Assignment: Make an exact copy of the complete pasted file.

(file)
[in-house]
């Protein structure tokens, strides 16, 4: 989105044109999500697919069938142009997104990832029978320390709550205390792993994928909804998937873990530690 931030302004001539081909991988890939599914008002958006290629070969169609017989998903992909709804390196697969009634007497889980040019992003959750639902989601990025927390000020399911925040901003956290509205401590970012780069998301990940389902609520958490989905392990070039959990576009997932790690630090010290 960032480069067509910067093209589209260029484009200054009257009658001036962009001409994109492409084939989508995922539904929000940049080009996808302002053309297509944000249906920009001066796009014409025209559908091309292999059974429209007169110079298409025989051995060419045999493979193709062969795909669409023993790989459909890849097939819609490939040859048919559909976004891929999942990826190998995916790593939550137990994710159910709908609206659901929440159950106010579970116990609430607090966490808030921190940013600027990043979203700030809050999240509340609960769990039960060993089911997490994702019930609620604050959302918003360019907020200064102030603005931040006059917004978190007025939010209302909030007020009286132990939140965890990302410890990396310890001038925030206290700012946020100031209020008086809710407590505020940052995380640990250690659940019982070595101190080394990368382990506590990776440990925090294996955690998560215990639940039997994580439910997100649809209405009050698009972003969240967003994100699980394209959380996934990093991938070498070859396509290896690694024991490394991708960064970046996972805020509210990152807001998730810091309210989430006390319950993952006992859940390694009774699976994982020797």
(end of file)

[in-house]
């Protein structure tokens, strides 16, 4: 989105044109999500697919069938142009997104990832029978320390709550205390792993994928909804998937873990530690 931030302004001539081909991988890939599914008002958006290629070969169609017989998903992909709804390196697969009634007497889980040019992003959750639902989601990025927390000020399911925040901003956290509205401590970012780069998301990940389902609520958490989905392990070039959990576009997932790690630090010290 960032480069067509910067093209589209260029484009200054009257009658001036962009001409994109492409084939989508995922539904929000940049080009996808302002053309297509944000249906920009001066796009014409025209559908091309292999059974429209007169110079298409025989051995060419045999493979193709062969795909669409023993790989459909890849097939819609490939040859048919559909976004891929999942990826190998995916790593939550137990994710159910709908609206659901929440159950106010579970116990609430607090966490808030921190940013600027990043979203700030809050999240509340609960769990039960060993089911997490994702019930609620604050959302918003360019907020200064102030603005931040006059917004978190007025939010209302909030007020009286132990939140965890990302410890990396310890001038925030206290700012946020100031209020008086809710407590505020940052995380640990250690659940019982070595101190080394990368382990506590990776440990925090294996955690998560215990639940039997994580439910997100649809209405009050698009972003969240967003994100699980394209959380996934990093991938070498070859396509290896690694024991490394991708960064970046996972805020509210990152807001998730810091309210989430006390319950993952006992859940390694009774699976994982020797």